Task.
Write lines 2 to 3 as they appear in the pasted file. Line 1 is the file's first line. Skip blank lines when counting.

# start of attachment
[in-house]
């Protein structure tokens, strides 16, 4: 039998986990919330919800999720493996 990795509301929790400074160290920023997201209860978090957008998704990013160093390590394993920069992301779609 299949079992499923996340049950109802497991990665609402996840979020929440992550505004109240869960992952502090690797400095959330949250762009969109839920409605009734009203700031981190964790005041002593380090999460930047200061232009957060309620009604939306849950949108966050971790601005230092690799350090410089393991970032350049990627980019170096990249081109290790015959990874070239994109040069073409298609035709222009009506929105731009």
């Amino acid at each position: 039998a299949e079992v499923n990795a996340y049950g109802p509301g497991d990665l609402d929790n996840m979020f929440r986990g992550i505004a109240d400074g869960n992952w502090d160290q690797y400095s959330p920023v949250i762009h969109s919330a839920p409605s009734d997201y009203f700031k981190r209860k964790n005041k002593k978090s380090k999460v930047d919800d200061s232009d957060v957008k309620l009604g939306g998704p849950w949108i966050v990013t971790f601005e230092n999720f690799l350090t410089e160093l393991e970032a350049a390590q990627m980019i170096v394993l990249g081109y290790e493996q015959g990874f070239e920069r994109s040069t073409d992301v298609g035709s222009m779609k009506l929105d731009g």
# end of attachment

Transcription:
């Protein structure tokens, strides 16, 4: 039998986990919330919800999720493996 990795509301929790400074160290920023997201209860978090957008998704990013160093390590394993920069992301779609 299949079992499923996340049950109802497991990665609402996840979020929440992550505004109240869960992952502090690797400095959330949250762009969109839920409605009734009203700031981190964790005041002593380090999460930047200061232009957060309620009604939306849950949108966050971790601005230092690799350090410089393991970032350049990627980019170096990249081109290790015959990874070239994109040069073409298609035709222009009506929105731009």
């Amino acid at each position: 039998a299949e079992v499923n990795a996340y049950g109802p509301g497991d990665l609402d929790n996840m979020f929440r986990g992550i505004a109240d400074g869960n992952w502090d160290q690797y400095s959330p920023v949250i762009h969109s919330a839920p409605s009734d997201y009203f700031k981190r209860k964790n005041k002593k978090s380090k999460v930047d919800d200061s232009d957060v957008k309620l009604g939306g998704p849950w949108i966050v990013t971790f601005e230092n999720f690799l350090t410089e160093l393991e970032a350049a390590q990627m980019i170096v394993l990249g081109y290790e493996q015959g990874f070239e920069r994109s040069t073409d992301v298609g035709s222009m779609k009506l929105d731009g």